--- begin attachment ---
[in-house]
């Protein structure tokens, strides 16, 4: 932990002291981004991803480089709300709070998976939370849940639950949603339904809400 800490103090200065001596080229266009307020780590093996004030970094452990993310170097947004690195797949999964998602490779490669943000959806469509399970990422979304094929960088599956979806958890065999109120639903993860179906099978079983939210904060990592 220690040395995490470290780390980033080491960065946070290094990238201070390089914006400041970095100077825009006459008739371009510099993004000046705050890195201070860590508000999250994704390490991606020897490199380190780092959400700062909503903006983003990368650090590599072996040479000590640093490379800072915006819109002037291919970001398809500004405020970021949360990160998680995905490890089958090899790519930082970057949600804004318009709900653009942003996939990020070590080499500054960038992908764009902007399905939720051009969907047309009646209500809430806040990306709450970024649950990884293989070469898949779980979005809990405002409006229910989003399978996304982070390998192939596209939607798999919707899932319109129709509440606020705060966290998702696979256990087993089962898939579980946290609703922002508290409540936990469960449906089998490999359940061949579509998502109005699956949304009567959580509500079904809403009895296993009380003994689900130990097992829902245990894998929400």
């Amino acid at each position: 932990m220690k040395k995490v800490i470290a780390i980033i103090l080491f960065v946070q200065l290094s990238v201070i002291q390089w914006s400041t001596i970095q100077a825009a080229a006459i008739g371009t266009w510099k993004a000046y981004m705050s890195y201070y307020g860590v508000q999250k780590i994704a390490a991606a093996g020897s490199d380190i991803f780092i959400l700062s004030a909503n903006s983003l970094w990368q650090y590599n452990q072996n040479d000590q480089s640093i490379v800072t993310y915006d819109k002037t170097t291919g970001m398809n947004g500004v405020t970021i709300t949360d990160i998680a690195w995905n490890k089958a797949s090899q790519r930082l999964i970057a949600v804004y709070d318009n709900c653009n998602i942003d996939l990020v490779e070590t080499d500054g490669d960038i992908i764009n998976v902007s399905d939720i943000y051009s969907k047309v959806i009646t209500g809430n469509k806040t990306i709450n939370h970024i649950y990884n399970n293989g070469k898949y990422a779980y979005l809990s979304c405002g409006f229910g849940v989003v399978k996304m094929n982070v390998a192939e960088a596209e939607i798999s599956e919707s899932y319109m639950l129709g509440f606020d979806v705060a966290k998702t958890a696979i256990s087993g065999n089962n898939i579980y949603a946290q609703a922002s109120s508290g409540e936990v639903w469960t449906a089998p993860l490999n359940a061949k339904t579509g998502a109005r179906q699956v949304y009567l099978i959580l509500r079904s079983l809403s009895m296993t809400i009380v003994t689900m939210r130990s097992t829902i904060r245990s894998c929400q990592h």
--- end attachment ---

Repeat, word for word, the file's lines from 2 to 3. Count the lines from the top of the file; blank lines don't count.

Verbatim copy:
């Protein structure tokens, strides 16, 4: 932990002291981004991803480089709300709070998976939370849940639950949603339904809400 800490103090200065001596080229266009307020780590093996004030970094452990993310170097947004690195797949999964998602490779490669943000959806469509399970990422979304094929960088599956979806958890065999109120639903993860179906099978079983939210904060990592 220690040395995490470290780390980033080491960065946070290094990238201070390089914006400041970095100077825009006459008739371009510099993004000046705050890195201070860590508000999250994704390490991606020897490199380190780092959400700062909503903006983003990368650090590599072996040479000590640093490379800072915006819109002037291919970001398809500004405020970021949360990160998680995905490890089958090899790519930082970057949600804004318009709900653009942003996939990020070590080499500054960038992908764009902007399905939720051009969907047309009646209500809430806040990306709450970024649950990884293989070469898949779980979005809990405002409006229910989003399978996304982070390998192939596209939607798999919707899932319109129709509440606020705060966290998702696979256990087993089962898939579980946290609703922002508290409540936990469960449906089998490999359940061949579509998502109005699956949304009567959580509500079904809403009895296993009380003994689900130990097992829902245990894998929400």
């Amino acid at each position: 932990m220690k040395k995490v800490i470290a780390i980033i103090l080491f960065v946070q200065l290094s990238v201070i002291q390089w914006s400041t001596i970095q100077a825009a080229a006459i008739g371009t266009w510099k993004a000046y981004m705050s890195y201070y307020g860590v508000q999250k780590i994704a390490a991606a093996g020897s490199d380190i991803f780092i959400l700062s004030a909503n903006s983003l970094w990368q650090y590599n452990q072996n040479d000590q480089s640093i490379v800072t993310y915006d819109k002037t170097t291919g970001m398809n947004g500004v405020t970021i709300t949360d990160i998680a690195w995905n490890k089958a797949s090899q790519r930082l999964i970057a949600v804004y709070d318009n709900c653009n998602i942003d996939l990020v490779e070590t080499d500054g490669d960038i992908i764009n998976v902007s399905d939720i943000y051009s969907k047309v959806i009646t209500g809430n469509k806040t990306i709450n939370h970024i649950y990884n399970n293989g070469k898949y990422a779980y979005l809990s979304c405002g409006f229910g849940v989003v399978k996304m094929n982070v390998a192939e960088a596209e939607i798999s599956e919707s899932y319109m639950l129709g509440f606020d979806v705060a966290k998702t958890a696979i256990s087993g065999n089962n898939i579980y949603a946290q609703a922002s109120s508290g409540e936990v639903w469960t449906a089998p993860l490999n359940a061949k339904t579509g998502a109005r179906q699956v949304y009567l099978i959580l509500r079904s079983l809403s009895m296993t809400i009380v003994t689900m939210r130990s097992t829902i904060r245990s894998c929400q990592h």